Science Explained: Aspartame
Columns / September 28, 2015
Parsing the evidence against aspartame
Aspartame, the low-calorie sweetener known on food labels as E951, was first approved for Canadian consumption in 1981. Aspartame is found in many products, including diet beverages, processed foods, yogurt and chewing gum. It’s also the main ingredient of the coffee and tea sweeteners Nutrasweet and Equal.
In the late-‘90s there was an uproar over whether aspartame was safe for consumption, and it has since become the most heavily tested food additive of all time. Just last month Diet Pepsi was reformulated in the United States, replacing aspartame with sucralose, also known as Splenda. Canada’s Diet Pepsi, however, did not get the same alteration.
This may lead us to wonder whether Pepsi is just trying to please their customers, or if they know something that we don’t.
The late-‘90s saw a conspiracy theory spread via chain letter emails warning that aspartame causes “multiple sclerosis, systemic lupus, methanol toxicity, blindness, spasms, shooting pains, seizures, headaches, depression, anxiety, memory loss, birth defects, and even death.” Health Canada has rejected these claims, and states that aspartame is safe for anyone who doesn’t have phenylketonuria, a condition that requires patients to follow a diet low in phenylalanine—one of aspartame’s main components. Aspartame is composed primarily of phenylalanine, and aspartic acid, both amino acids required for the body to function. The last 10 per cent is methanol, which metabolizes to formaldehyde—a known human carcinogen.
The research that has since come out indicates that aspartame can be anywhere from safe to harmful, making it challenging for consumers to understand whether it is a better alternative than the original sugary refreshment. A study published by the National Centre for Biotechnology Information (NCBI) states that individuals who have a history of mood disorders are at a higher risk of aspartame’s adverse effects, such as nausea, headaches, depression, nervousness, and forgetfulness.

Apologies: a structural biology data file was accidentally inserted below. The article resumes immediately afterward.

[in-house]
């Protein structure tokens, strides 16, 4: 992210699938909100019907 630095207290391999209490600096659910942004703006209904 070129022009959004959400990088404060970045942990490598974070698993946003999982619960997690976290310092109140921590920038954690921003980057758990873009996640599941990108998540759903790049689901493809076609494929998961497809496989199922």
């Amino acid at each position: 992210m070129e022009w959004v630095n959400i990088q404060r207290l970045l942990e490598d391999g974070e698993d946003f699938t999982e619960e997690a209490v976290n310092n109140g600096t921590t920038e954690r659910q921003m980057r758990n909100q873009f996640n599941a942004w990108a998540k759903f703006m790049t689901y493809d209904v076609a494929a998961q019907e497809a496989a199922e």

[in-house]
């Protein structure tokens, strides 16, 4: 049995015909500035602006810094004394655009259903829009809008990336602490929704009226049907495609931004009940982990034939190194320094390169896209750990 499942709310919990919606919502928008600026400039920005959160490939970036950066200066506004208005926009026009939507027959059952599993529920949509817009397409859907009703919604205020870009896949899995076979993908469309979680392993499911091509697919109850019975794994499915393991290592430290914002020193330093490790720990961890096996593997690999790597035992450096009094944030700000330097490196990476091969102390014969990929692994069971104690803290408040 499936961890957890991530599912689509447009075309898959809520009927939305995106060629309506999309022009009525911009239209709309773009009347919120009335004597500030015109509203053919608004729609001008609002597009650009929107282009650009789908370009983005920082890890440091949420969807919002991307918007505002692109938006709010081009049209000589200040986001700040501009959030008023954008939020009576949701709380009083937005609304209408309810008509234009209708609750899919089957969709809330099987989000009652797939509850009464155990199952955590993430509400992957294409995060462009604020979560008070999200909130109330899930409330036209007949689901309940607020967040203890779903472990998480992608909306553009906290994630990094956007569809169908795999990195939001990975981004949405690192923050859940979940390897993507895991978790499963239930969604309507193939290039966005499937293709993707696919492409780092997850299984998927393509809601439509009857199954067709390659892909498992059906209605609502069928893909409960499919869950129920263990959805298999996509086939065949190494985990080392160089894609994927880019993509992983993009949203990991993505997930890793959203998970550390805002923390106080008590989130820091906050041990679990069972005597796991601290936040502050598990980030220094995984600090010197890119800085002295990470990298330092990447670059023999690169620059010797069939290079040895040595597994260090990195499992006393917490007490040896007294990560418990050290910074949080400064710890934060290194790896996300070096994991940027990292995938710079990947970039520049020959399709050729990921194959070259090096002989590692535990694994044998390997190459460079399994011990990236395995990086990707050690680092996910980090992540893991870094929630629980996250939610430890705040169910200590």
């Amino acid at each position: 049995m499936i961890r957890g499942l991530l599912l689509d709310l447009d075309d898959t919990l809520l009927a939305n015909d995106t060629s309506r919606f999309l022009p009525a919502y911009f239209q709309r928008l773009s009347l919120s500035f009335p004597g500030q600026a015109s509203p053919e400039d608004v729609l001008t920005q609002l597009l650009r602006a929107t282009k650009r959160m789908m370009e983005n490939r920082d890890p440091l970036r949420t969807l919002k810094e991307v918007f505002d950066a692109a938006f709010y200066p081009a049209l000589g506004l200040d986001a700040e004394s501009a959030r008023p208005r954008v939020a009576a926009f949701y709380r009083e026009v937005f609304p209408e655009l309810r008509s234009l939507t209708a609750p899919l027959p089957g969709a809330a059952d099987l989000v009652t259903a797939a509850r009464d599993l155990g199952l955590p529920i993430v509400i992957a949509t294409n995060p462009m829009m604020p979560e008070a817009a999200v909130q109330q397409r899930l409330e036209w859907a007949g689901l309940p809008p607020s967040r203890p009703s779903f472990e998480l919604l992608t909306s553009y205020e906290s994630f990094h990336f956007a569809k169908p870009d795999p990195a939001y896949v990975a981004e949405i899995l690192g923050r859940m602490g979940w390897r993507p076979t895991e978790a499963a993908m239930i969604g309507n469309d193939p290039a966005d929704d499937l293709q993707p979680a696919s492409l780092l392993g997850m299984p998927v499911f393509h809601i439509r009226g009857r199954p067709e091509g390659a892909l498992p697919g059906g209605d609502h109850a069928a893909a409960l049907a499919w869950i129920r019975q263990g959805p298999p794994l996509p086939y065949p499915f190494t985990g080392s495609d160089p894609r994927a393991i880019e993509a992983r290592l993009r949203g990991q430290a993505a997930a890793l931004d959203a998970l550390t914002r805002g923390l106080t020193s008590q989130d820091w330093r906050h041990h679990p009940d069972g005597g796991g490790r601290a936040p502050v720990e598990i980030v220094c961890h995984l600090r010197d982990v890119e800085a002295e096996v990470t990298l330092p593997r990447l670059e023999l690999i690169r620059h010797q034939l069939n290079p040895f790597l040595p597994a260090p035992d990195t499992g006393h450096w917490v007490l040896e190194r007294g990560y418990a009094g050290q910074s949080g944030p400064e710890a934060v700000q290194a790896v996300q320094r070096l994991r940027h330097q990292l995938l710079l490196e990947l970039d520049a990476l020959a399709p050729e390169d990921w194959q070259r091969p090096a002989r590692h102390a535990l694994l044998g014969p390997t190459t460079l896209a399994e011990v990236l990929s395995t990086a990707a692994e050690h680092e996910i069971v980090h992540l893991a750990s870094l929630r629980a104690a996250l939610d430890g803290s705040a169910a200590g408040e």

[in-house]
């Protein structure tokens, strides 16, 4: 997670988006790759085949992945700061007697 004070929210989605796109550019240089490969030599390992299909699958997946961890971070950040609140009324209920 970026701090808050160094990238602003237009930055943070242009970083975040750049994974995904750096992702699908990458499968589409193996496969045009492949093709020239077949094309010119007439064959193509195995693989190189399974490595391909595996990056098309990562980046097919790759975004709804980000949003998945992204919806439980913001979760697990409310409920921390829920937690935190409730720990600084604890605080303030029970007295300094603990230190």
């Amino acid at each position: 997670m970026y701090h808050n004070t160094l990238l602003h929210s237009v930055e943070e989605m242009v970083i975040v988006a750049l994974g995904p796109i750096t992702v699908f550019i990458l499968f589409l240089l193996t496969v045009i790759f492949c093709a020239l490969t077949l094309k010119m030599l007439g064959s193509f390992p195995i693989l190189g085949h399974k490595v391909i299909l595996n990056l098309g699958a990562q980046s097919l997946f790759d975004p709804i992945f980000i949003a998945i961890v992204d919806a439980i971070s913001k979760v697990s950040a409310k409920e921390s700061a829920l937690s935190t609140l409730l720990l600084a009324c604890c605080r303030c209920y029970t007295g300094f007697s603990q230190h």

In addition, a prospective cohort study from the American Journal of Clinical Nutrition (AJCN) followed 60,000 pregnant Danish women, and found that the consumption of aspartame-sweetened drinks increased the risk of preterm delivery. The sweetened version of the soda did not show the same results, leading researchers to believe it was caused by the aspartame. They concluded that the premature birth was most likely due to the extra methanol, from the diet soda, present in the uterus.
A controversial 22-year study was conducted at the Brigham and Women’s Hospital and Harvard Medical School to determine whether aspartame consumption increased the risk of certain blood cancers. The results found that only men who drank at least one diet soda a day had increased risk of NHL (non-Hodgkin lymphomas) and multiple myeloma, but also found increased risk in high sugar-sweetened soda consumption. Researchers could not explain the association in the two studies since there was no evidence that sucrose, fructose and sugar consumption increased the risk for these types of cancers. Only 38 per cent of the sample size in the study was composed of men, while the rest was made up of women. Since the sample size of men was relatively small, this could play a role in perceived risk difference between men and women. Despite the controversy of this study, it is important to note that this is the longest study ever conducted on human consumption of aspartame.
In December of 2013, the European Food Safety Authority issued a press release discussing their comprehensive risk assessment on aspartame, claiming it is safe at the Acceptable Daily Intake of 40mg/kg of body weight per day. This would be almost 15 diet sodas for a 150-pound individual. A panel of experts reviewed a large body of published and unpublished aspartame studies concluding it was safe; that it does not cause cancer or gene damage, does not impair cognitive function on the nervous system, and poses no risk to a developing fetus.
In 1965, James Schlatter, a chemist working at the time for the pharmaceutical company G.D. Searle & Company, discovered aspartame. Twenty years later Monsanto, a controversial agricultural biotechnology company, acquired the company and consequently, aspartame. Monsanto then created Searle Pharmaceuticals and the product Nutrasweet, and in 2000 went on to sell Nutrasweet.
It is often hard to interpret the large amounts of evidence in cases like aspartame, where science and politics converge. One party, in this case, Monsanto, is spending millions of dollars trying to protect the reputation of their product, and the other party is concerned for the public health and safety.
Despite what studies show, diet soda can lead to cognitive distortion, and can confuse the body’s response. When we consume calorie-free beverages, we go on to reward ourselves by spending the saved calories on something else—we indulge in two slices of cake at dessert, rather than just one. Calorie-free sweeteners are often much sweeter than sugar—aspartame and stevia are both 200 times sweeter than sugar in the same concentration. When we consume sweet foods, our brain is expecting calories to follow, and when they don’t our body gets confused and is driven towards consuming more sugar. For reasons such as these, all calorie-free sweeteners have controversies surrounding them.
None, however, have quite as much baggage as aspartame.